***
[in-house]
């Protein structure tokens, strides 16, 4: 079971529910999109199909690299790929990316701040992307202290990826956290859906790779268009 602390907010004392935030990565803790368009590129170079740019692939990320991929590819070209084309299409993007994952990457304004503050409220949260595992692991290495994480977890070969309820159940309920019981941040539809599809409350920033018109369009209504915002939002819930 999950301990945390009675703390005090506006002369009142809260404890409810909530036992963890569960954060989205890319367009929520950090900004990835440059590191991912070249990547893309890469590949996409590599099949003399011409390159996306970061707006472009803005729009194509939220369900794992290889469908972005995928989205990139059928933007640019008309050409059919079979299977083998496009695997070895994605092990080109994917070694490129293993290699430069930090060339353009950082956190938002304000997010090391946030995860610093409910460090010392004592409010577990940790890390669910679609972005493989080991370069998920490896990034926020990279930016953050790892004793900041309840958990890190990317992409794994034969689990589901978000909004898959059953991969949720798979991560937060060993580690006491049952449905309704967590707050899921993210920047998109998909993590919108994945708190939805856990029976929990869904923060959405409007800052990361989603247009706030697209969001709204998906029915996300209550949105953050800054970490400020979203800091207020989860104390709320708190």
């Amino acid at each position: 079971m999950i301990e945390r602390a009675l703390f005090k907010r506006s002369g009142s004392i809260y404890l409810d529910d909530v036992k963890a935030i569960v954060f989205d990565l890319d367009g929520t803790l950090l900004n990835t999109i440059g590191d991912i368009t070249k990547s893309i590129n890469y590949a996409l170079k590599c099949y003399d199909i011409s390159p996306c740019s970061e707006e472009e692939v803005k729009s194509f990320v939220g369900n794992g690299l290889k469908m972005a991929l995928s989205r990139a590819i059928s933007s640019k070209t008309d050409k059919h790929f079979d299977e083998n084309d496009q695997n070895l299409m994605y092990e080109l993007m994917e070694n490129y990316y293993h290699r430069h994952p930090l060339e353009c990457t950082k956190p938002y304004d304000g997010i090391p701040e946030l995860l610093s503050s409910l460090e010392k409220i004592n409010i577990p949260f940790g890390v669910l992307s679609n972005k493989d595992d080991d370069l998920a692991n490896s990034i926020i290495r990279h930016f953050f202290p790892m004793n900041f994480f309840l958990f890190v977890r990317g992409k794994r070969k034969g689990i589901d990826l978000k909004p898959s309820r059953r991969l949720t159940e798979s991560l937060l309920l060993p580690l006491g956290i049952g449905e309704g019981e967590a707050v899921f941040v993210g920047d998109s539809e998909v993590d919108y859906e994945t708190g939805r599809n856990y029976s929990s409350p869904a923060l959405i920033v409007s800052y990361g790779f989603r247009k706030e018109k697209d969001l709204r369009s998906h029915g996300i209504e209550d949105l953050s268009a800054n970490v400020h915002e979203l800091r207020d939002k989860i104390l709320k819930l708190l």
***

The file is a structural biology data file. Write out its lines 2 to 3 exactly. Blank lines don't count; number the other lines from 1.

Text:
């Protein structure tokens, strides 16, 4: 079971529910999109199909690299790929990316701040992307202290990826956290859906790779268009 602390907010004392935030990565803790368009590129170079740019692939990320991929590819070209084309299409993007994952990457304004503050409220949260595992692991290495994480977890070969309820159940309920019981941040539809599809409350920033018109369009209504915002939002819930 999950301990945390009675703390005090506006002369009142809260404890409810909530036992963890569960954060989205890319367009929520950090900004990835440059590191991912070249990547893309890469590949996409590599099949003399011409390159996306970061707006472009803005729009194509939220369900794992290889469908972005995928989205990139059928933007640019008309050409059919079979299977083998496009695997070895994605092990080109994917070694490129293993290699430069930090060339353009950082956190938002304000997010090391946030995860610093409910460090010392004592409010577990940790890390669910679609972005493989080991370069998920490896990034926020990279930016953050790892004793900041309840958990890190990317992409794994034969689990589901978000909004898959059953991969949720798979991560937060060993580690006491049952449905309704967590707050899921993210920047998109998909993590919108994945708190939805856990029976929990869904923060959405409007800052990361989603247009706030697209969001709204998906029915996300209550949105953050800054970490400020979203800091207020989860104390709320708190």
């Amino acid at each position: 079971m999950i301990e945390r602390a009675l703390f005090k907010r506006s002369g009142s004392i809260y404890l409810d529910d909530v036992k963890a935030i569960v954060f989205d990565l890319d367009g929520t803790l950090l900004n990835t999109i440059g590191d991912i368009t070249k990547s893309i590129n890469y590949a996409l170079k590599c099949y003399d199909i011409s390159p996306c740019s970061e707006e472009e692939v803005k729009s194509f990320v939220g369900n794992g690299l290889k469908m972005a991929l995928s989205r990139a590819i059928s933007s640019k070209t008309d050409k059919h790929f079979d299977e083998n084309d496009q695997n070895l299409m994605y092990e080109l993007m994917e070694n490129y990316y293993h290699r430069h994952p930090l060339e353009c990457t950082k956190p938002y304004d304000g997010i090391p701040e946030l995860l610093s503050s409910l460090e010392k409220i004592n409010i577990p949260f940790g890390v669910l992307s679609n972005k493989d595992d080991d370069l998920a692991n490896s990034i926020i290495r990279h930016f953050f202290p790892m004793n900041f994480f309840l958990f890190v977890r990317g992409k794994r070969k034969g689990i589901d990826l978000k909004p898959s309820r059953r991969l949720t159940e798979s991560l937060l309920l060993p580690l006491g956290i049952g449905e309704g019981e967590a707050v899921f941040v993210g920047d998109s539809e998909v993590d919108y859906e994945t708190g939805r599809n856990y029976s929990s409350p869904a923060l959405i920033v409007s800052y990361g790779f989603r247009k706030e018109k697209d969001l709204r369009s998906h029915g996300i209504e209550d949105l953050s268009a800054n970490v400020h915002e979203l800091r207020d939002k989860i104390l709320k819930l708190l």